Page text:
Friday, March 27, 2009

Should We Start Another Korean War?

The suggestions that we start
a new Korean war are ludicrous.
A profoundly idiotic idea.
Regardless of how many
times North Korea tests
its missiles,this testing
does not constitute an
existential threat to the
United States or our allies.

Mutually assured destruction is not a
reasonable option or a sane alternative.
The greatest problem is simply the
asymmetry of America and Korea:
for fifty years the United States has
meant everything to Korea, but Korea
still means little to the United States.
In fact, some of the suggestions for a
response to the missile tests that have
significantly increased international
tensions are more dangerous than
the specter of a North Korean
missile capability itself.

Launching pre-emptive airstrikes or
even imposing economic sanctions
would be far more provocative and
dangerous than relying on deterrence
and engaging Pyongyang in strategic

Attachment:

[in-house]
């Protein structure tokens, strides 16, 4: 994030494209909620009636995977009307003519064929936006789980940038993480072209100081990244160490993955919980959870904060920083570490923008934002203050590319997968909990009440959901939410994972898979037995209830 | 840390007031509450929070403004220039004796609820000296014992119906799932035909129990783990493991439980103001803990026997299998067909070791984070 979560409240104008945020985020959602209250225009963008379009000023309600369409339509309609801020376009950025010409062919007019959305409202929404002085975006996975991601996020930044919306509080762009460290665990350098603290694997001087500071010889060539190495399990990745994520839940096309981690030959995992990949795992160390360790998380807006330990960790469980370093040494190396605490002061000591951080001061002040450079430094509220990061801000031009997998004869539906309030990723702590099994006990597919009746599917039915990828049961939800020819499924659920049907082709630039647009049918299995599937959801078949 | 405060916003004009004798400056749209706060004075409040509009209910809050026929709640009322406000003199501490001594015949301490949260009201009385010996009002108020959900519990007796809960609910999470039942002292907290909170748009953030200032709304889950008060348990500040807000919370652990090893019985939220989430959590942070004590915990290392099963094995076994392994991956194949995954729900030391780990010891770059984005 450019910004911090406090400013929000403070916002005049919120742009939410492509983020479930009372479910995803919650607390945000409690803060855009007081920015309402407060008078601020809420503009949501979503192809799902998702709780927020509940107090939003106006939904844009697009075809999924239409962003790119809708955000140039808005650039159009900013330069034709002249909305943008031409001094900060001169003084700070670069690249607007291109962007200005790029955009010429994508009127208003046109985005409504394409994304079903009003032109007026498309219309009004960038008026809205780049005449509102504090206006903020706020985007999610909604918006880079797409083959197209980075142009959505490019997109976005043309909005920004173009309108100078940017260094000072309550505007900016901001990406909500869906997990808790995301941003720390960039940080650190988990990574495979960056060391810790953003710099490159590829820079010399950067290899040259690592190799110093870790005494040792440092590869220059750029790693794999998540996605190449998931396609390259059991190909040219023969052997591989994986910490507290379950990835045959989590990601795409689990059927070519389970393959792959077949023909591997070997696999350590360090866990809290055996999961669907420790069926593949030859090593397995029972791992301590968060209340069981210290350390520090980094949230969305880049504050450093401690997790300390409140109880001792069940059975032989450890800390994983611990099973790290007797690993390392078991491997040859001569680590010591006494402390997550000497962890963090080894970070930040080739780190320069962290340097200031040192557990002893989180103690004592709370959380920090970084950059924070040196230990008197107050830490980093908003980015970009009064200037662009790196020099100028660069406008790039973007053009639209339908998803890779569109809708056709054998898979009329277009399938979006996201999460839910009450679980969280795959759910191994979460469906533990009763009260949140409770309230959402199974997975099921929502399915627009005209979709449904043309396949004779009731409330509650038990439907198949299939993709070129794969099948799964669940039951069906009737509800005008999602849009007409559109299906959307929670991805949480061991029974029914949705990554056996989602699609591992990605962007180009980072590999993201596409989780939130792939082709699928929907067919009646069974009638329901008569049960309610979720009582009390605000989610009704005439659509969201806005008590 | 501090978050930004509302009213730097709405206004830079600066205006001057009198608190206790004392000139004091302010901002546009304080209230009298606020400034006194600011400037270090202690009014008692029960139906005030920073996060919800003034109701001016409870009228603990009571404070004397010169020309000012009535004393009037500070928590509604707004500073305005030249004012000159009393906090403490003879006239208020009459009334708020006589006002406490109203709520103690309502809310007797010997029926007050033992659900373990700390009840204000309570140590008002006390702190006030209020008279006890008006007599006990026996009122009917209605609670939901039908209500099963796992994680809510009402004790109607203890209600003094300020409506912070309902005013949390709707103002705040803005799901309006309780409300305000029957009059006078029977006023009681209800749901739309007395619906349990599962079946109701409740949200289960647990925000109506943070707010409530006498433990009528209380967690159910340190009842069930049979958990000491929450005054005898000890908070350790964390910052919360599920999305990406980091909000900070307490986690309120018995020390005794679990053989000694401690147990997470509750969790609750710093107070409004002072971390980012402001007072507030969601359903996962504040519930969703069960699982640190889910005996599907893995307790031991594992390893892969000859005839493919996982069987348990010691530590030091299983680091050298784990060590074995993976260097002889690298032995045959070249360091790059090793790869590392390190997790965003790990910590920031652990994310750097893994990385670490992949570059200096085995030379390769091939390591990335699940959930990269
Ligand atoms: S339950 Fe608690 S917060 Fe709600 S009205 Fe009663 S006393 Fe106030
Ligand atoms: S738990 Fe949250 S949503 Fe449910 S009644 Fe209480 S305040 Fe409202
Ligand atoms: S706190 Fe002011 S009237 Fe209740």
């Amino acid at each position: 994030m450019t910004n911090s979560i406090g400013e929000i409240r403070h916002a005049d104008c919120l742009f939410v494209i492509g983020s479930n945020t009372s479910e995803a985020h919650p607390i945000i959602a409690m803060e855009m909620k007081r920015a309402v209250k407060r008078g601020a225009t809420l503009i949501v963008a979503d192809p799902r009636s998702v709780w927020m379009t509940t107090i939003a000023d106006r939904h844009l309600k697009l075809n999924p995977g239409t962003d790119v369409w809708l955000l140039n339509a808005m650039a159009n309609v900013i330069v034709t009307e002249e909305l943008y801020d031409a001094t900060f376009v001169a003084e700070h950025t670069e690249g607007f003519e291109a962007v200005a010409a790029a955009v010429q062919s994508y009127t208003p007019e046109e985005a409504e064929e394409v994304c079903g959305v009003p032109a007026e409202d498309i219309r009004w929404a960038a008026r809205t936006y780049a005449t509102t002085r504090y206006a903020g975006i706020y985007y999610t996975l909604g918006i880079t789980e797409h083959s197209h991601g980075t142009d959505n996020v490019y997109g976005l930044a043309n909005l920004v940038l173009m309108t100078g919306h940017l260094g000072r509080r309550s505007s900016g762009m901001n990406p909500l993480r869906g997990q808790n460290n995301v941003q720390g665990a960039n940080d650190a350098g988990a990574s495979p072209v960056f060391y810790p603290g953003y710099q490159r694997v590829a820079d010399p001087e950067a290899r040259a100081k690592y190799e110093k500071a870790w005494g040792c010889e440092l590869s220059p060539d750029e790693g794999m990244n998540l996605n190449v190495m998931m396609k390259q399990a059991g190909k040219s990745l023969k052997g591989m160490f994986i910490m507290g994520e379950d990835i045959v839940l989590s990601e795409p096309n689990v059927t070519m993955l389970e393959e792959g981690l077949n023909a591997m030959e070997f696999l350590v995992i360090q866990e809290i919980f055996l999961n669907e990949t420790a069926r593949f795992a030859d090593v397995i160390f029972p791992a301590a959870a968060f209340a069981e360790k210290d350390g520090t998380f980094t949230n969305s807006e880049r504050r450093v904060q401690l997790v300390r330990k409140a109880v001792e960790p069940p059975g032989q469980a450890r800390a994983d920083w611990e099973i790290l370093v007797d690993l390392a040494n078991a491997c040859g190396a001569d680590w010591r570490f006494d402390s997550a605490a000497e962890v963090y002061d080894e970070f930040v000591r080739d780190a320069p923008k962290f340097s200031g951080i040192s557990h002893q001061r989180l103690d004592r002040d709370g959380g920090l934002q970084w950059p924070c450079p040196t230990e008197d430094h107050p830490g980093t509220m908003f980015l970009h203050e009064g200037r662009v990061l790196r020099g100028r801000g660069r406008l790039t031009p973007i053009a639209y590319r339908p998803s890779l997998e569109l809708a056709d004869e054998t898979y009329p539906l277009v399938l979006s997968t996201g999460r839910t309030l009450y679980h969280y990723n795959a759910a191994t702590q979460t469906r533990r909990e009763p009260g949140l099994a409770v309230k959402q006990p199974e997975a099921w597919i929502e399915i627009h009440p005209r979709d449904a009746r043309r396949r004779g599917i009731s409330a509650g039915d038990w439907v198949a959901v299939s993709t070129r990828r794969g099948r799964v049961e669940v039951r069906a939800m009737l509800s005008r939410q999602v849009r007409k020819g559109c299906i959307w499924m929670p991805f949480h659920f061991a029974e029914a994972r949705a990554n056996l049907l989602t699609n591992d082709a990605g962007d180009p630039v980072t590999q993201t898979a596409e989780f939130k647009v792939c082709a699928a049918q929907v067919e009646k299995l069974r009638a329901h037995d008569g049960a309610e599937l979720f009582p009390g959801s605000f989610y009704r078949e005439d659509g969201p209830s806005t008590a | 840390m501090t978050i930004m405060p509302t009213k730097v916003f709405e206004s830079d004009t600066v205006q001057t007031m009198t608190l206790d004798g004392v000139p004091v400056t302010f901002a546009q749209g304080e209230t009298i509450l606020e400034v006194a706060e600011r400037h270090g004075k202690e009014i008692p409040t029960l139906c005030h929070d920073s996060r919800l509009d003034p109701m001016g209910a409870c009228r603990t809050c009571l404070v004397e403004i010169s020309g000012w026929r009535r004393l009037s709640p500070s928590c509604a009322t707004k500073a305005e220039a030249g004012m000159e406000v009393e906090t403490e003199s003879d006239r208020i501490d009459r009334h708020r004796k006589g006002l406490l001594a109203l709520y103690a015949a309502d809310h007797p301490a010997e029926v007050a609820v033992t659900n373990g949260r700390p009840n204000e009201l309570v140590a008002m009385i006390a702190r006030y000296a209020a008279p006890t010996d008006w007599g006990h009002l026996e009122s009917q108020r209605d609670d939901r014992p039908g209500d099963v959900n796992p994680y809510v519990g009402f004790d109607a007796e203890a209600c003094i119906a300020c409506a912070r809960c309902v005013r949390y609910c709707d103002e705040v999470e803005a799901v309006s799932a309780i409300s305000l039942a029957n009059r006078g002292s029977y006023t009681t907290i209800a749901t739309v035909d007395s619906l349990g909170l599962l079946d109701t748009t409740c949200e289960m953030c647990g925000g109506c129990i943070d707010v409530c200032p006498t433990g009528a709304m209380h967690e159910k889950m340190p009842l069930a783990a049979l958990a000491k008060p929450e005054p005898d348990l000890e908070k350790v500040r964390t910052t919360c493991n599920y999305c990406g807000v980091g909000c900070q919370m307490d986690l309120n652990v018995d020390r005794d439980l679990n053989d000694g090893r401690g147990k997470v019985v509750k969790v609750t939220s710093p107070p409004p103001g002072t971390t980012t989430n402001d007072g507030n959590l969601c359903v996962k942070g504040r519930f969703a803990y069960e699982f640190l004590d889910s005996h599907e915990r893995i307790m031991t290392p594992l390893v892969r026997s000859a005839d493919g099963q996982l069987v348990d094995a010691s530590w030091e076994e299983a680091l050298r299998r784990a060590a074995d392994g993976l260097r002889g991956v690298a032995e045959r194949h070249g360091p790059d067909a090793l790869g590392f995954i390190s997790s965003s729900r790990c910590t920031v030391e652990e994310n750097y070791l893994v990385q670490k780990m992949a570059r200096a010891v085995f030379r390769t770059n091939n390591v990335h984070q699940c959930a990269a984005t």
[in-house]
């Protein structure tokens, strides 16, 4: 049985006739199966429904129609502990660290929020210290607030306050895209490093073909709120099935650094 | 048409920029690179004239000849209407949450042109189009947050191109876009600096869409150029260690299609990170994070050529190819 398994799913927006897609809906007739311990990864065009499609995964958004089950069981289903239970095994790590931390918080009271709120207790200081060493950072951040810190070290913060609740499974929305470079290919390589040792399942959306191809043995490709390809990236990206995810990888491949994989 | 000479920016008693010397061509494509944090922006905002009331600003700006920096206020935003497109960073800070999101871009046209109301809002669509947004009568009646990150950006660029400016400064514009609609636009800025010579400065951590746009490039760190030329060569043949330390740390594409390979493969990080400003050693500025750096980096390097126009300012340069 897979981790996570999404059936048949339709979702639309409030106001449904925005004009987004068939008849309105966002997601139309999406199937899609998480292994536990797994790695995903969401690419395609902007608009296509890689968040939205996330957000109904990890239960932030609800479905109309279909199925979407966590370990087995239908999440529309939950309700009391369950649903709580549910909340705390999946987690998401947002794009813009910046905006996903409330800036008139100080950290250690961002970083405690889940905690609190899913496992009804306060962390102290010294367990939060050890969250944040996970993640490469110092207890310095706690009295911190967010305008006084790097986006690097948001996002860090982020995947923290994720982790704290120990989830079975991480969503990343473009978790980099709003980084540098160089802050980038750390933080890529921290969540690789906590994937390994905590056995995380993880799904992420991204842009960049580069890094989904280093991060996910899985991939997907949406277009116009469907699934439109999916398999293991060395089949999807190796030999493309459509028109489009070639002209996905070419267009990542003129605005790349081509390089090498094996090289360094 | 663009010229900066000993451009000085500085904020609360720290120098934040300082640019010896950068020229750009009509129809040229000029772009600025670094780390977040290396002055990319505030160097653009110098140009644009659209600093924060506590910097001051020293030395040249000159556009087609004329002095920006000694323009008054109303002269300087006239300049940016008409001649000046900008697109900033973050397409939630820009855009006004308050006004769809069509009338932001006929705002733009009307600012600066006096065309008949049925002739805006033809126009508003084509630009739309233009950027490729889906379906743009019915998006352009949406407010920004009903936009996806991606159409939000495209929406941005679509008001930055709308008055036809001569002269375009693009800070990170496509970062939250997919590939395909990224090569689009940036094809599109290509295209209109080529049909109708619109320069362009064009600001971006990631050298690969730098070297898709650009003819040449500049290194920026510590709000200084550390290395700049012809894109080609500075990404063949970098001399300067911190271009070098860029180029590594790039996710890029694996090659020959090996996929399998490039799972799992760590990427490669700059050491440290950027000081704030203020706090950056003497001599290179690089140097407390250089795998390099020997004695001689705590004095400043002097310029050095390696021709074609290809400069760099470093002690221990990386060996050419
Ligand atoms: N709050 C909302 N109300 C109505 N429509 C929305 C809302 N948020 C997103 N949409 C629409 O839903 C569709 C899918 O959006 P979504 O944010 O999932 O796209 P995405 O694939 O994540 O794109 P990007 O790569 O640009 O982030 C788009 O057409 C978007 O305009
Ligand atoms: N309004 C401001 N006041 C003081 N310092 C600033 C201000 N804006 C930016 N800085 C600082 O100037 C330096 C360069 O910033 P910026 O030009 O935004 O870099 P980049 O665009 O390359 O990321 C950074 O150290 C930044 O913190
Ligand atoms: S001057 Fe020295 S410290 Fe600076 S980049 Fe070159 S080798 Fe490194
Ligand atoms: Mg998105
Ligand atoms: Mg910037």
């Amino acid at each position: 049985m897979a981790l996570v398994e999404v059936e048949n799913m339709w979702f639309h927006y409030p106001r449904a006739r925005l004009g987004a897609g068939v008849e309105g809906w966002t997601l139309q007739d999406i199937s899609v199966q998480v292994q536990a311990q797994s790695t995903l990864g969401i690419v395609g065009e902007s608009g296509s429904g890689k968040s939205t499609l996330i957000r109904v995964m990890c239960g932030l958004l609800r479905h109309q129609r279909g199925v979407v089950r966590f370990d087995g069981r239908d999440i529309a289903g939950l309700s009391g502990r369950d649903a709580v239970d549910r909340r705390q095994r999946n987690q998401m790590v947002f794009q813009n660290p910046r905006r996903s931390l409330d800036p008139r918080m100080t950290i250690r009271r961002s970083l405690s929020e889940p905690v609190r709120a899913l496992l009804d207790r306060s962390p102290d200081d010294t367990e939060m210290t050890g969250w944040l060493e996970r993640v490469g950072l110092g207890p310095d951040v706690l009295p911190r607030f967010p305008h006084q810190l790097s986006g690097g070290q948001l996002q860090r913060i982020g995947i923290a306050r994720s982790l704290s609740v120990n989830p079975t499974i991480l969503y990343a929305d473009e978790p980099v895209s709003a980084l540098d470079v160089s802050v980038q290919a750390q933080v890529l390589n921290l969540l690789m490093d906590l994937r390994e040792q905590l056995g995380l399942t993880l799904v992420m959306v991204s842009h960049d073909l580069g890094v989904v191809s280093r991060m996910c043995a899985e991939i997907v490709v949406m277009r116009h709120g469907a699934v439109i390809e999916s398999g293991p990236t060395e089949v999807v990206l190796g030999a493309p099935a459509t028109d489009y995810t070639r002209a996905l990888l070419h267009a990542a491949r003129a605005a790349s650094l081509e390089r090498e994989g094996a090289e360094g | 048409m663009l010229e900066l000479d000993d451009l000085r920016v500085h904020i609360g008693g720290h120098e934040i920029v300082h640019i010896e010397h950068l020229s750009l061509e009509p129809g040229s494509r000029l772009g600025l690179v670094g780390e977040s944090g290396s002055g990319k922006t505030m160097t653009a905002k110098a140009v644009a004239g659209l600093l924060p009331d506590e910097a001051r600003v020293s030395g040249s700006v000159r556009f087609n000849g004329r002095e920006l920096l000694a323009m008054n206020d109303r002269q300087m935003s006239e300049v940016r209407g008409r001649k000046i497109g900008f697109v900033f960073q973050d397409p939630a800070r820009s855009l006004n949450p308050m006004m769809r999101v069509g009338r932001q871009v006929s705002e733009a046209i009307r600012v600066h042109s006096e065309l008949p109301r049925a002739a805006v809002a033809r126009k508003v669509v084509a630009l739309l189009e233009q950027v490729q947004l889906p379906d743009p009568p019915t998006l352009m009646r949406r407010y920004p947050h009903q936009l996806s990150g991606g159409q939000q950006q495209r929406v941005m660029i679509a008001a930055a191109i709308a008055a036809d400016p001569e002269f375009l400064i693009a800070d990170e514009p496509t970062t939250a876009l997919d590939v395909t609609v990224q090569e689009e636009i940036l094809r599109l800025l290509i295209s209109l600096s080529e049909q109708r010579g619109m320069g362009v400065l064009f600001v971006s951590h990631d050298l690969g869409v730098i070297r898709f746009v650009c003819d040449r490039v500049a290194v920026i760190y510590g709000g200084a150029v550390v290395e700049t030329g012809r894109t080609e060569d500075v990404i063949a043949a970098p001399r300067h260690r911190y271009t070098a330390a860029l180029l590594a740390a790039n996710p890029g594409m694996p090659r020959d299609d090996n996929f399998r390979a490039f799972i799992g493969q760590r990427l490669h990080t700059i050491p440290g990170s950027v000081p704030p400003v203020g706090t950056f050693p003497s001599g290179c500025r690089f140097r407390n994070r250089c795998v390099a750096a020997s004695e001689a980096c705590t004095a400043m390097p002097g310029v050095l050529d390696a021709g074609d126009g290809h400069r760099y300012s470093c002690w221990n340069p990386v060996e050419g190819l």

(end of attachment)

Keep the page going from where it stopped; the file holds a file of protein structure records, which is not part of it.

diplomatic encounters. We need cool
heads to prevail in Washington and
the various East Asian capitals. North
Korea is an annoying problem, but it
is not an overwhelming threat.

This is no time for childish notions,
Hollywood hooliganism, or for
neonatal neanderthals to allow petulant
schoolyard cowboy machismo to
overrule objectivity, rationality,
and common sense. The Bush doctrine
of preemptive aggression contradicts
our most basic beliefs and values.
Beyond this, such sociopathological
behavior flies in the face of the
recommendations of our intelligence
community and the Pentagon.
The state department should butt out.
Those who are better trained
and more adequately briefed must
deal with this situation.

We have seeen the results of politicizing
our military perogatives. We do not need
unending wars and unbridled corporate
aggression. The misuse of our military
forces as enforcement for cost-plus,
no-bid contracts for corporate transnationals
has proven unproductive, unsafe, and a threat
to our economnic and military security interests.
We cannot afford to gamble our future on the
posturings of entertainers or the pretensions
of partisan pundits. Never again.


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